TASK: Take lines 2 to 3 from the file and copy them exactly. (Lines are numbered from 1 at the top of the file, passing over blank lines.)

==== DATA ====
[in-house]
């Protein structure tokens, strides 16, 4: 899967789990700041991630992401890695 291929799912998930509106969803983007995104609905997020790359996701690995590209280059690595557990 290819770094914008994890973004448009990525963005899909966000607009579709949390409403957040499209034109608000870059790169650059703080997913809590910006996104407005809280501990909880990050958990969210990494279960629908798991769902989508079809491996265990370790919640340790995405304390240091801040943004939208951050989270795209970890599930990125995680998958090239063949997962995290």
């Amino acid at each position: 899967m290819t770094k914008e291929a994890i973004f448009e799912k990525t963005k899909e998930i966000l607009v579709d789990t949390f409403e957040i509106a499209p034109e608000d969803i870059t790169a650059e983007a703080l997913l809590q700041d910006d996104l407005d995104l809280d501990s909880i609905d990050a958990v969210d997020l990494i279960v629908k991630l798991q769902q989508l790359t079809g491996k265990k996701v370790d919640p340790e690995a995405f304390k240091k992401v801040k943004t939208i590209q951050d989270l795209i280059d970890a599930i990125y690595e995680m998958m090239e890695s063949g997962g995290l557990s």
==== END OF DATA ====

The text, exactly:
């Protein structure tokens, strides 16, 4: 899967789990700041991630992401890695 291929799912998930509106969803983007995104609905997020790359996701690995590209280059690595557990 290819770094914008994890973004448009990525963005899909966000607009579709949390409403957040499209034109608000870059790169650059703080997913809590910006996104407005809280501990909880990050958990969210990494279960629908798991769902989508079809491996265990370790919640340790995405304390240091801040943004939208951050989270795209970890599930990125995680998958090239063949997962995290």
């Amino acid at each position: 899967m290819t770094k914008e291929a994890i973004f448009e799912k990525t963005k899909e998930i966000l607009v579709d789990t949390f409403e957040i509106a499209p034109e608000d969803i870059t790169a650059e983007a703080l997913l809590q700041d910006d996104l407005d995104l809280d501990s909880i609905d990050a958990v969210d997020l990494i279960v629908k991630l798991q769902q989508l790359t079809g491996k265990k996701v370790d919640p340790e690995a995405f304390k240091k992401v801040k943004t939208i590209q951050d989270l795209i280059d970890a599930i990125y690595e995680m998958m090239e890695s063949g997962g995290l557990s």